CBI tested in spat over Heathrow runway

5.5.2009   (Financial Times)

By Jim Pickard, Political Correspondent

The CBI is facing a stern test of its authority as the main voice of business
after its supportive stance on Heathrow’s expansion was undermined by a band of
prominent executives.

Ministers have claimed for months that the scheme has the solid support of business
groups such as the British Chambers of Commerce, CBI and London First.

But cracks in that unified front have appeared after a letter calling for a halt
to the third runway – in favour of more high-speed rail – was signed by 13 business
leaders. They include James Murdoch, head of News Corporation in Europe and Asia,
Justin King, chief executive of J Sainsbury and Ian Cheshire, chief executive
of Kingfisher.

The emergence of the split will be a serious test for Richard Lambert, head of
the CBI, not least because he has sought to burnish the group’s green credentials.

One business lobbyist told the Financial Times on Monday that support among CBI
members for Heathrow’s expansion was not rock solid outside the south-east.   The
letter was also signed by two of Tony Blair’s close friends, Charles Dunstone,
founder of Carphone Warehouse, and Russell Chambers, a senior banker at Credit
Suisse. Mr Blair has maintained a studied silence about the controversial third
runway in recent months.

Other signatories include business figures with links to the Conservative party,
which has vowed to cancel Heathrow’s expansion if it forms the next government.

Colin Matthews, chief executive of Spanish-owned BAA, which controls most of
Britain’s airports, will defend the scheme on Tuesday at the airport group’s presentation
of its first-quarter results.

Mr Matthews is likely to point to a much larger list of 100 companies that have
backed the proposals, ranging from AstraZeneca to Rio Tinto and Thomson Reuters.

BAA claimed on Monday a "significant proportion of the UK business community"
stood behind it.

Environmentalists have questioned claims by Geoff Hoon, transport secretary,
that the airport will meet environmental standards.

Ministers say Heathrow is at full capacity and desperately needs the runway.
One Whitehall source said on Monday it was hypocritical of the business leaders
to criticise the project. "My question would be, how often have they been on a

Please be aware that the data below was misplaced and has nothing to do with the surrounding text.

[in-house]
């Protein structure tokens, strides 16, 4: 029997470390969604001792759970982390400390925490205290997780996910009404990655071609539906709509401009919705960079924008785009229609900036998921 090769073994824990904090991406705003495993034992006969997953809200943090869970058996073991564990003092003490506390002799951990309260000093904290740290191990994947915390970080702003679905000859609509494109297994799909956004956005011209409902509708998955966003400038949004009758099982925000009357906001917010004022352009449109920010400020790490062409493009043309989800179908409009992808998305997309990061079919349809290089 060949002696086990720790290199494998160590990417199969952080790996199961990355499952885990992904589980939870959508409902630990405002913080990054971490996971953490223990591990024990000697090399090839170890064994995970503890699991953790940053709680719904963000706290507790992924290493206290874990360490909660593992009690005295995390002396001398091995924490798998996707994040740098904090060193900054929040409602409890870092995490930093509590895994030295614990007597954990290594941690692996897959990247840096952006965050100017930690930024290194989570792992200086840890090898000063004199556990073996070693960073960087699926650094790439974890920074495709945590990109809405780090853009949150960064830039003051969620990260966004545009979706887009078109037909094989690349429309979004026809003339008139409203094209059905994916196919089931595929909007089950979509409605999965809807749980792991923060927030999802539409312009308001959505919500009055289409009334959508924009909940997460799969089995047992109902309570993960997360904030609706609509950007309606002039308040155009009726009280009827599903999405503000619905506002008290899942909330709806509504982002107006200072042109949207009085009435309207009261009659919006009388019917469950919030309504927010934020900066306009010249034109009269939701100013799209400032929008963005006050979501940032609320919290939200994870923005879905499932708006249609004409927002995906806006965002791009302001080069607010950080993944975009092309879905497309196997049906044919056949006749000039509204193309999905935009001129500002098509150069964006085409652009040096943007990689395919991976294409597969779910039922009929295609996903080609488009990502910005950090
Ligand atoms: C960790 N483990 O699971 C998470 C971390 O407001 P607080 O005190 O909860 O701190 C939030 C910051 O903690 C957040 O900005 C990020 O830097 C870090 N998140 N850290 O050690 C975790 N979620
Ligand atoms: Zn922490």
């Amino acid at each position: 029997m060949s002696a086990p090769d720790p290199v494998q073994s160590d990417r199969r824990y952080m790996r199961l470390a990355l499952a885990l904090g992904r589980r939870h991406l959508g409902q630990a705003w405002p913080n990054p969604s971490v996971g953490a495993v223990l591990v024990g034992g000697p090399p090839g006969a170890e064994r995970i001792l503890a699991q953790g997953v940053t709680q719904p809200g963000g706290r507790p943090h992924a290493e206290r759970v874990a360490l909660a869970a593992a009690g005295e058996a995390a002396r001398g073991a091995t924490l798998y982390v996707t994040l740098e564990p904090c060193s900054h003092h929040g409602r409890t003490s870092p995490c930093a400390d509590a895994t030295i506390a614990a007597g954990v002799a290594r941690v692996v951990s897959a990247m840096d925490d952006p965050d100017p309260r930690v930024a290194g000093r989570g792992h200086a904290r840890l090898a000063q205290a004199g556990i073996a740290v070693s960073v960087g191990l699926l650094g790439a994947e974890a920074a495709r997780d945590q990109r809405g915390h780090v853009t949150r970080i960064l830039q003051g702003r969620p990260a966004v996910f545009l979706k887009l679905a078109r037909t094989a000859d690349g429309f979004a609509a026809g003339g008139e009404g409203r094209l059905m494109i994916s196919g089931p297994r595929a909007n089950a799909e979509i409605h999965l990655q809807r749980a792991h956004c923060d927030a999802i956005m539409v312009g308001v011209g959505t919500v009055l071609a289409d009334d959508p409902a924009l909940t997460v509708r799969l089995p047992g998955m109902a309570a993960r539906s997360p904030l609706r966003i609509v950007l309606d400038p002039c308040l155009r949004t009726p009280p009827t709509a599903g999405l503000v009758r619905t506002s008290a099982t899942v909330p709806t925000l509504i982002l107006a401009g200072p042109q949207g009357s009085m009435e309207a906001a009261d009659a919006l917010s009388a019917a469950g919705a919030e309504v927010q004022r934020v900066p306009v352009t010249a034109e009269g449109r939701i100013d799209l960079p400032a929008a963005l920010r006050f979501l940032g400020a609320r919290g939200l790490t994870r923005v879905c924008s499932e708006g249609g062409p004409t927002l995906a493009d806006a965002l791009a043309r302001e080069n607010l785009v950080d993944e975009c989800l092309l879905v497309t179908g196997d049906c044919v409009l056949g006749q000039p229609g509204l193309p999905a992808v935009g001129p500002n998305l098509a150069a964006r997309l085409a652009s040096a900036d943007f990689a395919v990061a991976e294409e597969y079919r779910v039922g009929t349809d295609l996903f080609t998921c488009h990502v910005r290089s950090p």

plane in the last year?" he said.

But the 13 executives behind the Heathrow letter argued that "the benefits to
business are unclear and unproven" and there could be a damaging impact on the

They urged ministers to abandon the expansion and instead concentrate on high-speed
rail services – a policy espoused by the Conservatives.   One signatory, Jon Moulton
of Alchemy, has given the Tories £125,000 and £150,000 to Liam Fox, shadow defence
secretary, according to the Electoral Commission database.     Another, Howard Leigh,
is a director of Cavendish Corporate Finance, which has given £67,220 to the party.

The group also includes Lord Young of Graffham, a former Tory minister, while
Mr Dunstone is on the Conservatives’ "Creative Industries Review". But one signatory
said it was nonsense to suggest that the group had a Tory tinge: "This is nothing
to do with party politics, you won’t find a broader church."

David Levin, head of United Business Media, Ian Cheshire, chief executive of
Kingfisher and Mr King of Sainsbury’s all keep their political views to themselves
– although Mr King is advising Tory mayor Boris Johnson on the Olympic Games.

Mr Chambers, who orchestrated the letter, is known as "Tony Blair’s favourite
banker" and has holidayed with the former premier.

The CBI insisted on Monday that its support for the expansion reflected the views
of "the majority" of the business world.




see also



“We can have air travel in a low-carbon age” – says BAA chairman

News Item added: 5th May 2009

Nigel Rudd says the aviation industry can work effectively at the heart of a
global low-carbon economy. Somehow we can have expanded aviation and lower emissions.
He hopes that, as long as we start now and let a third Heathrow runway be built,
the industry will somehow find ways to cut emissions by 35-45% by 2025, as long
as we use enough technology. We have to we to stimulate economic growth to underwrite
the investments in technology. etc etc. (Times)


BAA flyers tumble as debt costs quadruple

News Item added: 5th May 2009

The full cost of BAA’s debt shows its interest payments had soared to £327 million
in the first quarter. BAA revealed that passenger numbers fell by 10% in the 3
months to March 31. They blamed the recession, the worst weather since 1991, the
late Easter and the leap year for the slump. BAA said the big jump in debt interest
payments was due to a £140 million loss on financial instruments, and paying average
of 6.33% interest on its debt. (Times)


Business can do without a Heathrow third runway – letter from 13 business leaders

News Item added: 4th May 2009

A letter to the Times, signed by 13 top business leaders including Ian Cheshire
(Chief Executive, Kingfisher), Russell Chambers (Adviser, Credit Suisse), Jon
Moulton (Founder, Alchemy Partners) says it is a misconception that the business
community support the Government rationale for a 3rd runway at Heathrow. They
say the business benefits are unclear and unproven, and there is little benefit
from increased reliance on transfer passengers. (Times)